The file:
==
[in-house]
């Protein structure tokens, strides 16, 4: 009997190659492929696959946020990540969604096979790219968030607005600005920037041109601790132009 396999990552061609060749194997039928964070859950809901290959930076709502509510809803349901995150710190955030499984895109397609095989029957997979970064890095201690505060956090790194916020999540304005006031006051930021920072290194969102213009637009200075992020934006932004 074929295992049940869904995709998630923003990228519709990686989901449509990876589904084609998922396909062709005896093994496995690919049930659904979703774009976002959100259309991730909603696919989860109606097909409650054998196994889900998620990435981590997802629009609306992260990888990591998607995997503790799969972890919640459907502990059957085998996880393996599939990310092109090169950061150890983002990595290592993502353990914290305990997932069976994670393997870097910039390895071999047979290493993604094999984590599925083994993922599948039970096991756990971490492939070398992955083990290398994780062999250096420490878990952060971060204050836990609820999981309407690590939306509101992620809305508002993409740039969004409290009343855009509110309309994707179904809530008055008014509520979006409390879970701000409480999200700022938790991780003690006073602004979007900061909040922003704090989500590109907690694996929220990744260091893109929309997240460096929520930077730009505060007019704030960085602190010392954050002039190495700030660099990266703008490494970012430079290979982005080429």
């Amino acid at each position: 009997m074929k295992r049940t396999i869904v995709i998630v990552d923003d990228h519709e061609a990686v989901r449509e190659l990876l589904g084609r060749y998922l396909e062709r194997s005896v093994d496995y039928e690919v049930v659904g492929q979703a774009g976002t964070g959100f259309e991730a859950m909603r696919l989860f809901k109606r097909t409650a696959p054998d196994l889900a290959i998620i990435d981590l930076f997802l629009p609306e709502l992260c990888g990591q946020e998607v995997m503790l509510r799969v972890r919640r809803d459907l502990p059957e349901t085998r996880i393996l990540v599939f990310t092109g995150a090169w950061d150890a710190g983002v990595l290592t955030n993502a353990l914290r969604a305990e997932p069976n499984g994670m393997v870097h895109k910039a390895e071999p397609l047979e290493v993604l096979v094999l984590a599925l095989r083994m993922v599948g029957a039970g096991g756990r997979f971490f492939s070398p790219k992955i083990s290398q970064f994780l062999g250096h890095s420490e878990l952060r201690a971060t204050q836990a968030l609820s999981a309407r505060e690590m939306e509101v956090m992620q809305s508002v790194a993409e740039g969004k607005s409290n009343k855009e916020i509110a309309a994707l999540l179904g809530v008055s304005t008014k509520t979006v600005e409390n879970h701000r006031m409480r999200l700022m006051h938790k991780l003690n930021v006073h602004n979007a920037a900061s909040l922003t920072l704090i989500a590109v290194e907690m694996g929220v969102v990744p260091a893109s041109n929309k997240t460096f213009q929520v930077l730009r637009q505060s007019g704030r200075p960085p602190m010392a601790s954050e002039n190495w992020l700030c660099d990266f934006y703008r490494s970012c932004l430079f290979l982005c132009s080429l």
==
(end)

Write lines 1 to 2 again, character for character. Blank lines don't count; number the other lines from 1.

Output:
[in-house]
């Protein structure tokens, strides 16, 4: 009997190659492929696959946020990540969604096979790219968030607005600005920037041109601790132009 396999990552061609060749194997039928964070859950809901290959930076709502509510809803349901995150710190955030499984895109397609095989029957997979970064890095201690505060956090790194916020999540304005006031006051930021920072290194969102213009637009200075992020934006932004 074929295992049940869904995709998630923003990228519709990686989901449509990876589904084609998922396909062709005896093994496995690919049930659904979703774009976002959100259309991730909603696919989860109606097909409650054998196994889900998620990435981590997802629009609306992260990888990591998607995997503790799969972890919640459907502990059957085998996880393996599939990310092109090169950061150890983002990595290592993502353990914290305990997932069976994670393997870097910039390895071999047979290493993604094999984590599925083994993922599948039970096991756990971490492939070398992955083990290398994780062999250096420490878990952060971060204050836990609820999981309407690590939306509101992620809305508002993409740039969004409290009343855009509110309309994707179904809530008055008014509520979006409390879970701000409480999200700022938790991780003690006073602004979007900061909040922003704090989500590109907690694996929220990744260091893109929309997240460096929520930077730009505060007019704030960085602190010392954050002039190495700030660099990266703008490494970012430079290979982005080429």